China’s interest in FIFA is particularly intriguing because of the country’s interest in hosting the World Cup. Chinese president Xi Jinping met with Infantino last June and a statement released by FIFA said Jinping had “expressed his hope, and the dream of many Chinese people, that the country would have the opportunity to host a FIFA Men’s World Cup at some stage in the future.”
Though China has not made any official statements about bidding for a tournament, speculation is high that they are interested in either the 2030 or 2034 edition.
Meanwhile, Qatar Airways have replaced Emirates until 2022, the year in which the World Cup will be held in Qatar.
Africa’s Big Five
This year, the continent will be represented by three North African and two West African teams, but current Africa Cup of Nations (AFCON) champions Cameroon are not among them. Neither are any teams from the east or south of the continent, which largely stems from the professional experience of players from these regions. North and West African players often gain experience in European leagues, especially France, while players in the east and south are less likely to find deals abroad.
Big things will be expected from the five nations, especially as no African team has progressed beyond the quarterfinals of a World Cup. A final four finish will be considered a major triumph as the continent continues to dream of its first world champions.
On paper, Tunisia enter the tournament as the best hope. They are the highest-ranked side of the continent, 23rd overall, and have not been at the World Cup since 2006. They have never got past the group stage but with players like Youssef Msakni, who scored a hat-trick against Guinea during qualification and has netted 14 times in 51 international appearances, that could change. The challenge begins early, with their opening match to be played against England, something coach Nabil Maâloul believes will be a true test of character against players from what he calls “the best league in the world.”
For nostalgic reasons, Senegal may be the team considered most likely to break into the semi-finals. They are still regarded as darlings of Africa after they stole hearts with their surge to the 2002 quarterfinals, in their maiden World Cup. They have not been to the tournament since and may not have made it to this one but for a case of match-fixing in the qualifiers, which allowed them to replay a match against South Africa. Their coach, Aliou Cissé, was the captain in 2002, so he will be coming full circle for this event. Their hopes will rest on Sadio Mane, who was the most expensive African transfer when he was bought by Liverpool for $48.2 million on a five-year deal in 2016.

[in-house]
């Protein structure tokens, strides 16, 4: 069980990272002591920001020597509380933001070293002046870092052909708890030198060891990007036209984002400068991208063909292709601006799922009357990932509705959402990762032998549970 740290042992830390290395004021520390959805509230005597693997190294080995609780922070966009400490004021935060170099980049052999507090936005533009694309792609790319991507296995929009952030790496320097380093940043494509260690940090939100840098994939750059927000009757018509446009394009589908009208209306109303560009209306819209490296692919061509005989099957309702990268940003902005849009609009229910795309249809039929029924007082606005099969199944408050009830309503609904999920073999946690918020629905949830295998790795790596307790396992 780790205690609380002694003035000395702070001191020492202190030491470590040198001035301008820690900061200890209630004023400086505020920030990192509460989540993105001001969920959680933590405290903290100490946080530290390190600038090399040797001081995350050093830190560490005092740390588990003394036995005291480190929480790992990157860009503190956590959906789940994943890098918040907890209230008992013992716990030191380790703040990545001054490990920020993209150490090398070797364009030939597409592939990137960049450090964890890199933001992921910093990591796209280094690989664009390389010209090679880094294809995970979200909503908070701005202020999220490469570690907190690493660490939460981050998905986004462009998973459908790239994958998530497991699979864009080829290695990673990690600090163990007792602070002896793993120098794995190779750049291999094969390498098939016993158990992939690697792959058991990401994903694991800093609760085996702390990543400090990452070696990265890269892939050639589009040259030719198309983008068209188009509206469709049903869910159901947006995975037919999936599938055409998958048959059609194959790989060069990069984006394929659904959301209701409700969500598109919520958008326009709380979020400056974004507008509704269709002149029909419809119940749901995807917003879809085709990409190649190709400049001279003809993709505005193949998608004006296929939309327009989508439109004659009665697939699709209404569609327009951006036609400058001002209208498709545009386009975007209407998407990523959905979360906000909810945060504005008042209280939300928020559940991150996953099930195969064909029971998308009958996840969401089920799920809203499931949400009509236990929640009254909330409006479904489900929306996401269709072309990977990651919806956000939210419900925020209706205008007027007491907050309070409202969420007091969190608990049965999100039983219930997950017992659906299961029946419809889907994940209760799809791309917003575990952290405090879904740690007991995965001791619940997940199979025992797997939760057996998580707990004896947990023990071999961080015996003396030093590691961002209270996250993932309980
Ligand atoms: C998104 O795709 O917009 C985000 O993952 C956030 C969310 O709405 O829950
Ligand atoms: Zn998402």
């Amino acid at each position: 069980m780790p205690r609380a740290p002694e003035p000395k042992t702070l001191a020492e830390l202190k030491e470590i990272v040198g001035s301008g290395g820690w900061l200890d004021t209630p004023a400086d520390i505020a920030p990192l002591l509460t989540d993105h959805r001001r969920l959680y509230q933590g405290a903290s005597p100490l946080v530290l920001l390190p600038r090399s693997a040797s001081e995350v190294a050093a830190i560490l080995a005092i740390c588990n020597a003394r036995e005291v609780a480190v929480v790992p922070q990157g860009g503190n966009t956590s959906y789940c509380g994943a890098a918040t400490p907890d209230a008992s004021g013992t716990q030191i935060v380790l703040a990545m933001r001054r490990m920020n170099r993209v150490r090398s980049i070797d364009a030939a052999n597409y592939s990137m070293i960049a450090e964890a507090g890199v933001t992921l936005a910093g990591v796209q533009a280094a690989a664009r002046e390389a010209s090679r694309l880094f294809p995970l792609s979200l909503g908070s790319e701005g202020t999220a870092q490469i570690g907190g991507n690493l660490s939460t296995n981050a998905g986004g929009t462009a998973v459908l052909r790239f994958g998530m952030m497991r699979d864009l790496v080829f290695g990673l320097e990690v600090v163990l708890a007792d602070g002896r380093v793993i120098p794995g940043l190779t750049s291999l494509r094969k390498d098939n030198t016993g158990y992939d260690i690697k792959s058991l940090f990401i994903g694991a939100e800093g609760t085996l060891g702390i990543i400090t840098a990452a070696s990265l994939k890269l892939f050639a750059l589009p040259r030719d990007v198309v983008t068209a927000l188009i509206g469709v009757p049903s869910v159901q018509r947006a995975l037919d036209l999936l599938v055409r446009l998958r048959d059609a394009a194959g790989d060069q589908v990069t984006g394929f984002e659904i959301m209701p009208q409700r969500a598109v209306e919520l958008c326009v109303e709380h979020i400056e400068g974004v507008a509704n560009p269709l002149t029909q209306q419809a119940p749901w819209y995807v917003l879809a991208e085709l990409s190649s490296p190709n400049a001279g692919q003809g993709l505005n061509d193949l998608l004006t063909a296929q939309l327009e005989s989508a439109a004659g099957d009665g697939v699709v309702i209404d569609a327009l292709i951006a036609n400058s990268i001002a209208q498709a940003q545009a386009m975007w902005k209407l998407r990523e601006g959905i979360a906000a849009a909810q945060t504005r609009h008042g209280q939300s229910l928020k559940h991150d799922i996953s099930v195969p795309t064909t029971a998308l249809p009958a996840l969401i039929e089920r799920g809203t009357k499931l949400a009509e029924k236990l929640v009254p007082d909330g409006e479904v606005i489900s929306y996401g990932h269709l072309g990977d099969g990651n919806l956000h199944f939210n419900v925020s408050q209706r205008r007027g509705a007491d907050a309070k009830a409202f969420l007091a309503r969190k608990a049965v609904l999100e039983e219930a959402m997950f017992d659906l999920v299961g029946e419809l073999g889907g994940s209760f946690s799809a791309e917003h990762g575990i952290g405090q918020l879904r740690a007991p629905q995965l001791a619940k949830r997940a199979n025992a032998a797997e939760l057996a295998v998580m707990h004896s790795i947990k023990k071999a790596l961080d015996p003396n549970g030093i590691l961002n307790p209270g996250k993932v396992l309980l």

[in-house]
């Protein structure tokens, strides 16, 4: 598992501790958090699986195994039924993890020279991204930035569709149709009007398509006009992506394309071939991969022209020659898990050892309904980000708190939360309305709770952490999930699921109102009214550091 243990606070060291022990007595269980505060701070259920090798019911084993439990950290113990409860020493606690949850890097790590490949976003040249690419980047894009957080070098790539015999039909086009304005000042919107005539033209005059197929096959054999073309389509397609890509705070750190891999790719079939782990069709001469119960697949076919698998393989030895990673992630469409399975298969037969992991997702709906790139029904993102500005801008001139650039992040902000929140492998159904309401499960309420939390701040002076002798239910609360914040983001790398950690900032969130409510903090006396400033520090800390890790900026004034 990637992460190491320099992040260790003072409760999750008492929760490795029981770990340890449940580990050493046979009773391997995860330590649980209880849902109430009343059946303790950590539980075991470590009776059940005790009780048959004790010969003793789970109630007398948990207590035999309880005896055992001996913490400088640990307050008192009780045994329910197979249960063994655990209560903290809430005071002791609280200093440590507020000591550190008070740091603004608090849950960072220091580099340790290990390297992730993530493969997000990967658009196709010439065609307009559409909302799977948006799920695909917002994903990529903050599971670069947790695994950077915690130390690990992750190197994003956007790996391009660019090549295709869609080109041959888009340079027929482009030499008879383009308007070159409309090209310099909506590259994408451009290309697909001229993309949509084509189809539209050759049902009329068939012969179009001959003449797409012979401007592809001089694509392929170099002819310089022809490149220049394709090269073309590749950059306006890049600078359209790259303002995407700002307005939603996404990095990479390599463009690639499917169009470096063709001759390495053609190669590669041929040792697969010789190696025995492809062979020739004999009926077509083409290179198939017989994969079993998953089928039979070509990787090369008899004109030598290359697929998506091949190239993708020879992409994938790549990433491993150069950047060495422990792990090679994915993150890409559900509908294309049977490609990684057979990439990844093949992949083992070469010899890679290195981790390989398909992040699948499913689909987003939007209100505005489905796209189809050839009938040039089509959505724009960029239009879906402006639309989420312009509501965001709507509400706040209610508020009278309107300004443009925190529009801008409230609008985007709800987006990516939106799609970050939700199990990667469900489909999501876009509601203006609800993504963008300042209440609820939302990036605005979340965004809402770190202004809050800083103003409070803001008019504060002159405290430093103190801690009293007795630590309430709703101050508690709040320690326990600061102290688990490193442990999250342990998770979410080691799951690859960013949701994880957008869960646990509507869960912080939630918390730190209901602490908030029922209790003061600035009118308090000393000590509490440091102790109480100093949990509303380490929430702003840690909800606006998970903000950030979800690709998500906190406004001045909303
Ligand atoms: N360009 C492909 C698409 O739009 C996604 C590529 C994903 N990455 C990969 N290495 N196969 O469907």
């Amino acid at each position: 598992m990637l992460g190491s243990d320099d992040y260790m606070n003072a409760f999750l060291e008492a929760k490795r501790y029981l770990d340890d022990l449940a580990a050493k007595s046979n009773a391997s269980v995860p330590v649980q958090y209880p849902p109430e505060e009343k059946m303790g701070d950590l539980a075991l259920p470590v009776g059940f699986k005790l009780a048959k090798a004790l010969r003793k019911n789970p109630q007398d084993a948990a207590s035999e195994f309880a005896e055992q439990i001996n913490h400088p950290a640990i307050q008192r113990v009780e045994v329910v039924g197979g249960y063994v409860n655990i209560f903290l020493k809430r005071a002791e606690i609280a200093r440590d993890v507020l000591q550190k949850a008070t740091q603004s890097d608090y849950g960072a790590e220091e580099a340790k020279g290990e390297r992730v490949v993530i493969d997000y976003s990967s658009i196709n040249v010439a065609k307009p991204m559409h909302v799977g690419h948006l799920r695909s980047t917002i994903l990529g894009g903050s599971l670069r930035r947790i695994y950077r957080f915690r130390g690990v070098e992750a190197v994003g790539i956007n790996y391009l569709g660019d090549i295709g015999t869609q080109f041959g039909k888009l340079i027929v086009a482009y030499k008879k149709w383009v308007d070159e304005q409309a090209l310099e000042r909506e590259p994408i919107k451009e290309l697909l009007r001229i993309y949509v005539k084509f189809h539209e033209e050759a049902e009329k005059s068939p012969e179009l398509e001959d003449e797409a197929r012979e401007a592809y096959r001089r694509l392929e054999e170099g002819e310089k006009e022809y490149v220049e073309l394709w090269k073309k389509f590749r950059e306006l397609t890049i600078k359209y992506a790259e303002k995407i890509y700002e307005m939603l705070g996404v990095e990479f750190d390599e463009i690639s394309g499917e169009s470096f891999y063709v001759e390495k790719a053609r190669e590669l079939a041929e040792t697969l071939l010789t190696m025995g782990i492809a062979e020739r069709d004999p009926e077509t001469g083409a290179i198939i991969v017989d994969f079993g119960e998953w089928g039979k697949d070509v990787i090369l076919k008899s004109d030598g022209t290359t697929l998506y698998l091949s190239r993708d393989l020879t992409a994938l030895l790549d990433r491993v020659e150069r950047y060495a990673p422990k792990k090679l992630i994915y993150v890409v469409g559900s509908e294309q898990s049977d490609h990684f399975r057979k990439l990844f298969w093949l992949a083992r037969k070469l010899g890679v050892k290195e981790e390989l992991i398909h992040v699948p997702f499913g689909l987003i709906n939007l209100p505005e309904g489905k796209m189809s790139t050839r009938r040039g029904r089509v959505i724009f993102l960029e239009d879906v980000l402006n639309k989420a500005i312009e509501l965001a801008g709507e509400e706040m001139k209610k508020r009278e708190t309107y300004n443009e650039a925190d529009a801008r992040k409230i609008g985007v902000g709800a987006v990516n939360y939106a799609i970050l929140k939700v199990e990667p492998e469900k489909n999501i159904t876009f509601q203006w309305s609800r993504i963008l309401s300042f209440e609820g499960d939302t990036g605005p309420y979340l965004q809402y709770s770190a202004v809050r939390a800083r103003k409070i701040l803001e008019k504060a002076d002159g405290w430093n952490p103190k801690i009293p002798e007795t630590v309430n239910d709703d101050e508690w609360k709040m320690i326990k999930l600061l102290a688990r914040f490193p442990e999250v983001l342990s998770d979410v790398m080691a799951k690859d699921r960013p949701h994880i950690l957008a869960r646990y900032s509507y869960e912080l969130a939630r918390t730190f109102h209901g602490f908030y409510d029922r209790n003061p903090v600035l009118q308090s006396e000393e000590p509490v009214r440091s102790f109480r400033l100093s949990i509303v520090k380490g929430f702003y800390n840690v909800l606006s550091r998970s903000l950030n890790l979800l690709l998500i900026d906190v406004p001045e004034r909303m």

Morocco are Africa’s third-side, ranked 42nd, and have not been to the World Cup since 1998. Their coach Hervé Renard has overseen two successful AFCON campaigns, with Zambia in 2012 and Ivory Coast in 2015. Morocco’s strength is their defence, after they finished unbeaten during the qualifiers without conceding a single goal. Their captain, Medhi Benatia, is regarded as the most accomplished member of their squad. He plays for Italian giants Juventus and Morocco will need his experience in a tough group that includes Spain and Portugal.
Egypt have been away from the global game longest, having last played in a World Cup in 1990. Since then, everything about Egypt has changed, with the Arab Spring having profound effects on society and sport. The football league was cancelled for two seasons between 2011 and 2013 and the game suffered tremendously. Despite being seven-time AFCON champions, Egypt failed to qualify for the 2012, 2013 and 2015 editions of the tournament and have also never won a World Cup game. Now, they can change that. In their squad is the veteran goalkeeper Essam El-Hadary, who is 44 years old and will play in his first World Cup, and 25-year-old Liverpool forward Mohamed Salah, who has been compared to Lionel Messi and Cristiano Ronaldo recently. He has scored 32 goals in 56 internationals, including five during World Cup qualifying, the joint-highest in the campaign.
Lowest ranked among the African sides at 52nd overall, but perhaps with the highest expectation, is Nigeria, who are making their third successive World Cup appearance and seventh overall. They were the first African team to qualify for the World Cup, a surprise considering they missed out on the last two AFCONs. They have a strong squad which includes John Obi Mikel, a Chelsea stalwart who has since moved to China, Chelsea’s Victor Moses and 21-year-old striker Kelechi Iheanacho, who played for Manchester City before moving to Leicester City. Nigeria have been drawn with Argentina for the fifth time at a World Cup and that will be their key clash on the field. Off the field, Nigeria have long had problems between the players and the football federation surrounding bonuses around World Cups. An agreement on a pay structure was reached late last year.
There is a danger, however, that the performances of Africa’s teams will be affected by the reception they receive in the tournament’s host nation. Russia is the country in which African footballers have faced the most brazen forms of racism. In 2015, anti-discrimination group Fare revealed research of over 100 incidents of racist behavior in Russian football over two seasons and high-profile players, including Ivorian superstar Yaya Touré and Cameroon’s Samuel Eto’o, have complained about being on the receiving end of monkey chants. Touré has even offered his assistance to World Cup organizers to prevent the abuse continuing.
“I have been abused by racism and because those things happened to me, I try to be involved and I want to help those people who don’t have a voice to control this situation,” Toure said. “For me to defend an African boy in this situation is a blessing. What we are looking to do is to try and stop those idiotic people doing that. We have to be focused and have fair play everywhere.”
Touré’s help has not been taken up but Russia has appointed an anti-racism official Alexei Tolkachev, who admitted to The New York Times in 2015 that as young man, he participated in monkey chants, like many compatriots of the same age. “They do it because it was done before and because they don’t know any better,” he said. While Tolkachev advocated for greater education, he also shrugged off the problem, even though FIFA have indicated they will take it seriously.